The data thus indicates that the presence of climate governance measures is associated with only a slightly higher likelihood of better performance on emissions disclosure. This finding suggests that climate governance measures alone do not guarantee that climate risks will be adequately addressed from an investor’s perspective.

A similar picture emerges when looking at a much more ambitious climate performance indicator, ISS ESG’s Net Zero Alignment. This indicator identifies the issuer’s level of alignment with a Net Zero pathway by factoring in the presence of a Net Zero by 2050 target, an intermediate target to be met before reaching Net Zero, material GHG emissions disclosure, and a defined decarbonization strategy.

A company is considered “committed to aligning” if it has set a Net Zero target for 2050 and “aligning” if, beyond the 2050 Net Zero target, it also has set an intermediate target and has a decarbonization strategy. A company with no targets is considered “not aligned.” Because material GHG emissions are the primary data point a company with any climate ambition can be expected to report, disclosure of such emissions is a prerequisite for a company to be considered as “committed to aligning” or “aligning.” In the absence of material GHG emissions disclosure, a company is automatically categorized as “not aligned.”

Among companies that have an incentive plan linked to climate performance, 25% are aligning or committed to align with Net Zero, while only 3% of companies with no linked incentive plan are aligning or committed to align (Figure 4).

Figure 4: Net Zero Alignment and Climate-Related Incentive Plans

Source: ISS ESG

Among companies that have one or more directors with climate skills (Figure 5) or a climate committee (Figure 6), 11% are Net Zero aligning or committed to align, while only 2% and 5% of companies with no directors with climate skills or no climate committee are aligning or committed to align.

Figure 5: Net Zero Alignment and Directors with Climate Skills

Source: ISS ESG

Figure 6: Net Zero Alignment and Climate Committee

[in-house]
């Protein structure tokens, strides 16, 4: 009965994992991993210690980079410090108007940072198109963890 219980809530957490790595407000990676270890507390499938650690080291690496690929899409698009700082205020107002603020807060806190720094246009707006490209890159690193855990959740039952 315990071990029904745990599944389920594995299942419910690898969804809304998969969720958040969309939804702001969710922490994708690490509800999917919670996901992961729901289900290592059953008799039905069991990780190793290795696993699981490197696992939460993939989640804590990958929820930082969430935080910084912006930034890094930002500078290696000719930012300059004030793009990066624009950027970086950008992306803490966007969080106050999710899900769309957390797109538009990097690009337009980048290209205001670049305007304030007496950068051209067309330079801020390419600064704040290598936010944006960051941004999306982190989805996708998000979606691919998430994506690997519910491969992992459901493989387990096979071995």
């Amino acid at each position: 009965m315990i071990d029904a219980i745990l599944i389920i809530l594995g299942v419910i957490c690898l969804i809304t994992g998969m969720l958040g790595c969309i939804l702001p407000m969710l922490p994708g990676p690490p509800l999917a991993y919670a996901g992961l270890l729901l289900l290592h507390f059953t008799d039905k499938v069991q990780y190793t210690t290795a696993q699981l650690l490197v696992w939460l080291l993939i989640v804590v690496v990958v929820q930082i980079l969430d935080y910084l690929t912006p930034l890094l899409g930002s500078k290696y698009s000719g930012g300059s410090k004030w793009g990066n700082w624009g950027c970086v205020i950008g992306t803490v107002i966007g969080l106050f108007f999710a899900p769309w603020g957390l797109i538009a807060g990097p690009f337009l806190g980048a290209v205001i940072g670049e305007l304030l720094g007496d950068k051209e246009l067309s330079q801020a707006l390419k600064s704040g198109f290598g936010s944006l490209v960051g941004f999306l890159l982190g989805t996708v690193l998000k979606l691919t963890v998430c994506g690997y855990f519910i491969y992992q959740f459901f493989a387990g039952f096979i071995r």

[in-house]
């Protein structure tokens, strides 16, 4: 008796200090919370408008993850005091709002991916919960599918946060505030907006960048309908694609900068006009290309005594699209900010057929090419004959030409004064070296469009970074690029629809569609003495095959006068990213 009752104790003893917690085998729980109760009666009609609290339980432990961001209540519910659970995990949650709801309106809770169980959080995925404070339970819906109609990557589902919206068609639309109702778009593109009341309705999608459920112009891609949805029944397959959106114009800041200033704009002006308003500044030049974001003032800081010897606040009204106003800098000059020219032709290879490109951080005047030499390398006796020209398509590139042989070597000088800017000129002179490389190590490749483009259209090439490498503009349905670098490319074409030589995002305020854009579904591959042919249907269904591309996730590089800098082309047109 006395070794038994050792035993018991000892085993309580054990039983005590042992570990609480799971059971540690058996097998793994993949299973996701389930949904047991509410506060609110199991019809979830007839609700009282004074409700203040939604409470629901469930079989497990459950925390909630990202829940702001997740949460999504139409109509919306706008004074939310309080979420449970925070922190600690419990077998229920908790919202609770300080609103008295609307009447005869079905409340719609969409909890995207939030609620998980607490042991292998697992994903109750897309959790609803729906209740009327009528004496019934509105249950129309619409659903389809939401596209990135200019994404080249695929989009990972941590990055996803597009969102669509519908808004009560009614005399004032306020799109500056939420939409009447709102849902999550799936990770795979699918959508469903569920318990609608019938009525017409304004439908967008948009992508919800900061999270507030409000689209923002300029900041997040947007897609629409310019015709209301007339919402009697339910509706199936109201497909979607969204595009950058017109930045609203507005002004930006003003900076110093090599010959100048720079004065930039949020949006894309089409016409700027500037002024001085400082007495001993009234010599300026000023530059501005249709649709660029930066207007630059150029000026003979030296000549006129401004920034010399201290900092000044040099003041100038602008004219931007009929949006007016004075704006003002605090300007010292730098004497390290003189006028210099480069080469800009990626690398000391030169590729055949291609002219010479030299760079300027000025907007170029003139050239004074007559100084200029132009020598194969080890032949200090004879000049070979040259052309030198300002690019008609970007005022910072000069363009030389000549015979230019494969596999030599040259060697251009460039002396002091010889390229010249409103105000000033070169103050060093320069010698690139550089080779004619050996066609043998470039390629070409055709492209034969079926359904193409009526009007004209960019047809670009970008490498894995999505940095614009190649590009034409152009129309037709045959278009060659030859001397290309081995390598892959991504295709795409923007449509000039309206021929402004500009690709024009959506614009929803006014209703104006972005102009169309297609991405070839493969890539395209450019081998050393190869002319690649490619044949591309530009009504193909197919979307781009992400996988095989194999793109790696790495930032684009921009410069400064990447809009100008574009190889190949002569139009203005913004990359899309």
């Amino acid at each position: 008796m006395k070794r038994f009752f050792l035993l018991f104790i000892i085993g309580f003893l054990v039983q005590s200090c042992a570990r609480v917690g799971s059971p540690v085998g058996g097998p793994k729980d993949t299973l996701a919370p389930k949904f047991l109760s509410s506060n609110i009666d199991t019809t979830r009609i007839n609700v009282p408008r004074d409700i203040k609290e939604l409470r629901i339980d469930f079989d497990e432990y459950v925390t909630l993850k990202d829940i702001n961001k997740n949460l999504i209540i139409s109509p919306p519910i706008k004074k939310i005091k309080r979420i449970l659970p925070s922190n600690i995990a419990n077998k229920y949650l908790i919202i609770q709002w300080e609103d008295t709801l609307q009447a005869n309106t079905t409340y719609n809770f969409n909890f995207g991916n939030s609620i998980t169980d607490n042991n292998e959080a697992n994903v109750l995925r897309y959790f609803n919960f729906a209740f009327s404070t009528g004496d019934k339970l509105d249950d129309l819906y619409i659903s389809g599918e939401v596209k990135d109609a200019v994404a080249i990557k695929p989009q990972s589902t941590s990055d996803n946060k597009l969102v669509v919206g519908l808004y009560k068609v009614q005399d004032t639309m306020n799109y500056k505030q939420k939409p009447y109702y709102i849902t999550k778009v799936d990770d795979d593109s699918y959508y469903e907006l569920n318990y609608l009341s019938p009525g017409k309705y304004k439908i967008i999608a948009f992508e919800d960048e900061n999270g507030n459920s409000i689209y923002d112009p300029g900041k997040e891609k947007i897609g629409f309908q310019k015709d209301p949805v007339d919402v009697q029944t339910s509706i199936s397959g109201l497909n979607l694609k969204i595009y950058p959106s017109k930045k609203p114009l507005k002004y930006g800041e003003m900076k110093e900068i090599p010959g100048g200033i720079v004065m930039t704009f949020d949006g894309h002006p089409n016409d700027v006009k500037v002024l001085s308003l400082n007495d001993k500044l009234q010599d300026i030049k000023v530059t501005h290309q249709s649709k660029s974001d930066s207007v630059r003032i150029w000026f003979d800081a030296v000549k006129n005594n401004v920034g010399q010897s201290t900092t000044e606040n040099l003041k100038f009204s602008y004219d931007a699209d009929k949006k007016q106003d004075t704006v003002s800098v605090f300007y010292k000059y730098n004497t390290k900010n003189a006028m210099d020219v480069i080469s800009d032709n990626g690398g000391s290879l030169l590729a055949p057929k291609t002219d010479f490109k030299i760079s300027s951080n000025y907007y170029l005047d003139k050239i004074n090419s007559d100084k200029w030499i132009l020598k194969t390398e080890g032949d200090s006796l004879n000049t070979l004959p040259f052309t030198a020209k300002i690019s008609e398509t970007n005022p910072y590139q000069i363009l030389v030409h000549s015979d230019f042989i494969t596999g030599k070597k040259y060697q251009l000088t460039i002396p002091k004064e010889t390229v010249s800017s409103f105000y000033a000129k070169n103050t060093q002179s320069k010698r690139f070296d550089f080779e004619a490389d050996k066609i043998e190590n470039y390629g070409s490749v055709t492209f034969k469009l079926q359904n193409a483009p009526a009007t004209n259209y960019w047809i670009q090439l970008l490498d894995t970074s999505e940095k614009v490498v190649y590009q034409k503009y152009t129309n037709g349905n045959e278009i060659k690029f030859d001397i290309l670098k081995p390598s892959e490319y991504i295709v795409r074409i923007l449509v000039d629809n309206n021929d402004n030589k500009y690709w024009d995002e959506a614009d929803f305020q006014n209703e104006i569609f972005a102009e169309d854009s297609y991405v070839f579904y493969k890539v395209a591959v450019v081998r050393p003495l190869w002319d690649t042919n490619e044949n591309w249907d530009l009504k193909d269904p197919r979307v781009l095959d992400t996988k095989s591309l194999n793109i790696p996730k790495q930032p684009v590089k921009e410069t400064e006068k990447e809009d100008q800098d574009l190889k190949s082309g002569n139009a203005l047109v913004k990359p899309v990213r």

Source: ISS ESG

Of the three governance drivers analyzed, the factor on executive renumeration (incentive plans) linked to climate performance seems to have the most positive relationship with Net Zero alignment. However, it is important to note that the data on directors with climate skills applies only to the U.S. & Canada, a region known for a generally lower commitment to aligning with Net Zero.


Climate governance faces growing investor scrutiny and is increasingly being incorporated into frameworks such as the Climate Action 100+ (CA100+) and the Net Zero Investment Framework (NZIF). Companies seeking resilience against climate change and compliance with current climate governance recommendations may consider governance measures such as board oversight of climate-related risks and opportunities, linking executive remuneration to climate performance, and senior leadership with adequate climate skills.

Available evidence suggests climate governance measures are positively associated with GHG emissions disclosure and progress towards Net Zero. As more historical data becomes available, assessing whether companies are more likely to achieve GHG emissions reduction through better governance will become easier.

The evolving regulatory landscape, coupled with increasing investor demand, may contribute to companies setting up strong climate governance systems. Investors interested in companies’ climate governance and their broader progress toward Net Zero can find support from ISS ESG’s Governance QualityScore, E&S Disclosure QualityScore, and Net Zero Alignment.

Explore ISS ESG solutions mentioned in this report:

  • ISS ESG’s Governance QualityScore supports investors as they consider governance in their quality analyses and incorporate unique compensation, board, and shareholder responsiveness data into management assessments.
  • Use ISS ESG Climate Solutions to help you gain a better understanding of your exposure to climate-related risks and use the insights to safeguard your investment portfolios.

By: Patricia Dörig, Sr. Associate, Climate Methodology, ISS ESG
Ritika Iyer, Analyst, Climate Methodology, ISS ESG
Livia Wack, Sr. Associate, Climate Analytics, ISS ESG